Infinite Musings

The newest computer can merely compound, at speed, the oldest problem in the relations between human beings, and in the end the communicator will be confronted with the old problem, of what to say and how to say it. Edward R. Murrow

Tuesday, April 10, 2007

Diagnostic Conundrum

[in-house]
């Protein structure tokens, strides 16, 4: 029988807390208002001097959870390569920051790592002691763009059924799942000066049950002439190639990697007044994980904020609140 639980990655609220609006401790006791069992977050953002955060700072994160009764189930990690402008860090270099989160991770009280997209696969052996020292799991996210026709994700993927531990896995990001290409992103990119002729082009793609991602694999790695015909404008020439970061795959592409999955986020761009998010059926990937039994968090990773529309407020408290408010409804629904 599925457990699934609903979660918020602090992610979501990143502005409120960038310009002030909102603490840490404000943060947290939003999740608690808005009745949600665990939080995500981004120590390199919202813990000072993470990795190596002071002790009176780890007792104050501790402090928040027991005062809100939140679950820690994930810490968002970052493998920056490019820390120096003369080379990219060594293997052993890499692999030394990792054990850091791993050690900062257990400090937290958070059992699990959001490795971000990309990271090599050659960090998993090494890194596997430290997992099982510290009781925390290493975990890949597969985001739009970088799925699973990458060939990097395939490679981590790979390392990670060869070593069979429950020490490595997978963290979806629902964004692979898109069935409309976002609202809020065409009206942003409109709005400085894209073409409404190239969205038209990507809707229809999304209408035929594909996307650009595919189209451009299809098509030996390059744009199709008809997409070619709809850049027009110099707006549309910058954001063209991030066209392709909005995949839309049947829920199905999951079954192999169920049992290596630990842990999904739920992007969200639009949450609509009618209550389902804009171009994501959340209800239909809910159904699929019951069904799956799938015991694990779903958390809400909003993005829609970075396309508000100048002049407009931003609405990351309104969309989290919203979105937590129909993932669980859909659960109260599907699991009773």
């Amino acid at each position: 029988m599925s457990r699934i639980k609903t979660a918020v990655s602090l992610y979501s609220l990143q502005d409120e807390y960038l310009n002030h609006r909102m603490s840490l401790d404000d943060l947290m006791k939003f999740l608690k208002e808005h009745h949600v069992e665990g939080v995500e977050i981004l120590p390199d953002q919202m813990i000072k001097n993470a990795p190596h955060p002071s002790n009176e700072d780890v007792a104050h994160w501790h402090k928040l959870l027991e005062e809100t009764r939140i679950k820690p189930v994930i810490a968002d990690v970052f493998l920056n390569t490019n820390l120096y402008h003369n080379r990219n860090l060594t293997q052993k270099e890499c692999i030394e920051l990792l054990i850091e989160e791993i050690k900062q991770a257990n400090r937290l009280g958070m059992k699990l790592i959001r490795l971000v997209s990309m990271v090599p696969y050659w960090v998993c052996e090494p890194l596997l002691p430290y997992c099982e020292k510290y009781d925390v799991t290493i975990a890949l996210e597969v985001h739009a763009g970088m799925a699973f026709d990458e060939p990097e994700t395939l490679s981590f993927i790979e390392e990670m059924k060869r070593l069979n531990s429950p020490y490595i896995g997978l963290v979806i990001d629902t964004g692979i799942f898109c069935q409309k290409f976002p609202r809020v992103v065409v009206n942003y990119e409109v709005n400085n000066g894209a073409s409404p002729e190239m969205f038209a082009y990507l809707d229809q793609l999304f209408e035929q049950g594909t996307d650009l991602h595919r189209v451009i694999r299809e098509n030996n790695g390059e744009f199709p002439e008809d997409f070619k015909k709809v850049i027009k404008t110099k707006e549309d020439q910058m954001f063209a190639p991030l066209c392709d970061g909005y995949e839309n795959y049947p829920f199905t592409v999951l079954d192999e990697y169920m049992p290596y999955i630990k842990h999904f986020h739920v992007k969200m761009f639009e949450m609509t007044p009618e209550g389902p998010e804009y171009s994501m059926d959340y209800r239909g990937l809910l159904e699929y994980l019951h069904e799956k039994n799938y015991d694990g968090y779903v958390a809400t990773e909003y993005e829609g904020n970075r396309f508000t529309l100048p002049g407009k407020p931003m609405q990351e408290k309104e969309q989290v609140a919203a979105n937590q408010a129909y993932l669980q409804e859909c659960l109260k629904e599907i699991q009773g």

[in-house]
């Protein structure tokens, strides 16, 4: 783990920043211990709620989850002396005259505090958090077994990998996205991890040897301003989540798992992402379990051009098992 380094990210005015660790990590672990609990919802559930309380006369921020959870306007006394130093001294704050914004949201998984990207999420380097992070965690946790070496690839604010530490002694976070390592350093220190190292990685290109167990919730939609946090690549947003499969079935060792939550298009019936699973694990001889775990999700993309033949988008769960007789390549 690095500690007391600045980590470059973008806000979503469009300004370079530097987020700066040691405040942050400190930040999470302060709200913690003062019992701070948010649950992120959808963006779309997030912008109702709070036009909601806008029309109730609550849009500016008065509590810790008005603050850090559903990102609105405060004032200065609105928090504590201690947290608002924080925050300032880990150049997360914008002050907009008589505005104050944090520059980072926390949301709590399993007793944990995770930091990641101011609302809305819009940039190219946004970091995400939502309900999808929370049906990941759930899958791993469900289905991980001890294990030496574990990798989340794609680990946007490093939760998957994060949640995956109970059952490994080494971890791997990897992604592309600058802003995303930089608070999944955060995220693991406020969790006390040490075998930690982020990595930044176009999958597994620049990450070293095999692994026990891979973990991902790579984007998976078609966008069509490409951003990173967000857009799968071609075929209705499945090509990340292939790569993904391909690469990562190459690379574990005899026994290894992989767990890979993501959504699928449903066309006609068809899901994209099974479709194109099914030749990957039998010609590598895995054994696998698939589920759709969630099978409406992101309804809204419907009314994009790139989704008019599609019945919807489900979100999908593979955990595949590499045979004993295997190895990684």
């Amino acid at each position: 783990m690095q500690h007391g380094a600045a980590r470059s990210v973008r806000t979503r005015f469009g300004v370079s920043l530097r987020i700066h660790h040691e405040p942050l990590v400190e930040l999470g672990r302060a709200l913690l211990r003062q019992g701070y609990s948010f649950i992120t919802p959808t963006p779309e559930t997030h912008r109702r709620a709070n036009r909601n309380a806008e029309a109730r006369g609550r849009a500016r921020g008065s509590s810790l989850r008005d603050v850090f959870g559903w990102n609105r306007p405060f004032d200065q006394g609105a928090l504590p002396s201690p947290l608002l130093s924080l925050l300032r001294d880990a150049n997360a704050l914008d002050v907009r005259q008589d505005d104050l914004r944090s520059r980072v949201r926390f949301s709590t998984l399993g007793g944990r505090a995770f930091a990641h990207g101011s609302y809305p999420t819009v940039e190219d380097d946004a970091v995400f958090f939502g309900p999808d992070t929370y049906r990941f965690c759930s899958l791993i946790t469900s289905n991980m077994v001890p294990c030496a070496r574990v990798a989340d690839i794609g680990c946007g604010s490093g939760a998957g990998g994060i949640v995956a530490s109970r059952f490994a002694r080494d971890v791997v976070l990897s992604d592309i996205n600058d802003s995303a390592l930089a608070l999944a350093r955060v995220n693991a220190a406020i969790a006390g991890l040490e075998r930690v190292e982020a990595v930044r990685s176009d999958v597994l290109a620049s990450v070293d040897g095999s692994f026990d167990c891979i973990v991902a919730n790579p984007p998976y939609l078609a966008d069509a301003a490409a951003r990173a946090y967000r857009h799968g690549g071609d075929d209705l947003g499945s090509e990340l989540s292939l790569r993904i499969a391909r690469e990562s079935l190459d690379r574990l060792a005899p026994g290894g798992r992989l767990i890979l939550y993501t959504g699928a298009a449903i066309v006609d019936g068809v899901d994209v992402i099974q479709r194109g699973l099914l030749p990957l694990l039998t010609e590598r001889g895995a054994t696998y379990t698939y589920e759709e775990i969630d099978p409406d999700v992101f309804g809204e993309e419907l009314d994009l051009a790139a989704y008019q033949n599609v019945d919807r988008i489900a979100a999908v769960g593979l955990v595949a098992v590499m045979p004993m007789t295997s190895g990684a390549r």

I've been called a lot of things over the years, the less pleasant epithets usually coming from lawyers, but hey I can give as good as I get on that score. Right now, however, I'm struggling to come to terms with a new moniker, "diagnostic conundrum". As the academic year quickly draws to a close and the days left to finish work decrease in an inverse ratio to the work yet to be completed I find myself stuck at home reflecting on how quickly and without warning everything can change. From the simplest things like getting out of bed, and putting on socks. How did these suddenly become milestones for which I can pat myself on the back? How in less than two weeks have I gone from good health to barely able to walk? And why can't the doctor tell me what's wrong? "You have very low iron", he said as he wrote up the order for another nine vials of blood to be removed from my vein. "Your "sed" rate is elevated", he continued, "indicating inflammation." Well that's news! Who would have guessed about the inflammation looking at my ankle which is more swollen than when I broke it years ago, or my knees usually the kind of knobby knees you don't want knocking yours on a dance floor. Now they look like smurf footballs and they don't bend anymore. My elbows, on the other hand, are bent and won't unbend. Anything else you can add, I ask plaintively? I tend to avoid doctors. Nothing against them...but when I do have to see them, I guess, foolishly, I expect them to have answers. This doctor is jovial. A nice man really. But all he can saw, with a broad smile, is "you are a diagnostic conundrum". He writes me a prescription for new drugs scarier than the last. Take for a maximum of five days the pharmaceutical company's website warns. That doesn't deter the doctor. "I've given you two refills on this prescription," he says. And that is that. And now, I wait. I try to keep up with assignments. I think about the wonderful colleagues--yes I do consider them colleagues!--I've been honoured to share the program with. I reflect on how much I've learned about history, about London, about technology, life and friendship, identity and nostalgia and aging the past year after landing bemused and displaced from the Hague and THAT trial. I'm trying to maintain my sense of humour, and learn from this experience as well. Please keep your fingers crossed that I come out the other end kicking a football rather than resembling one.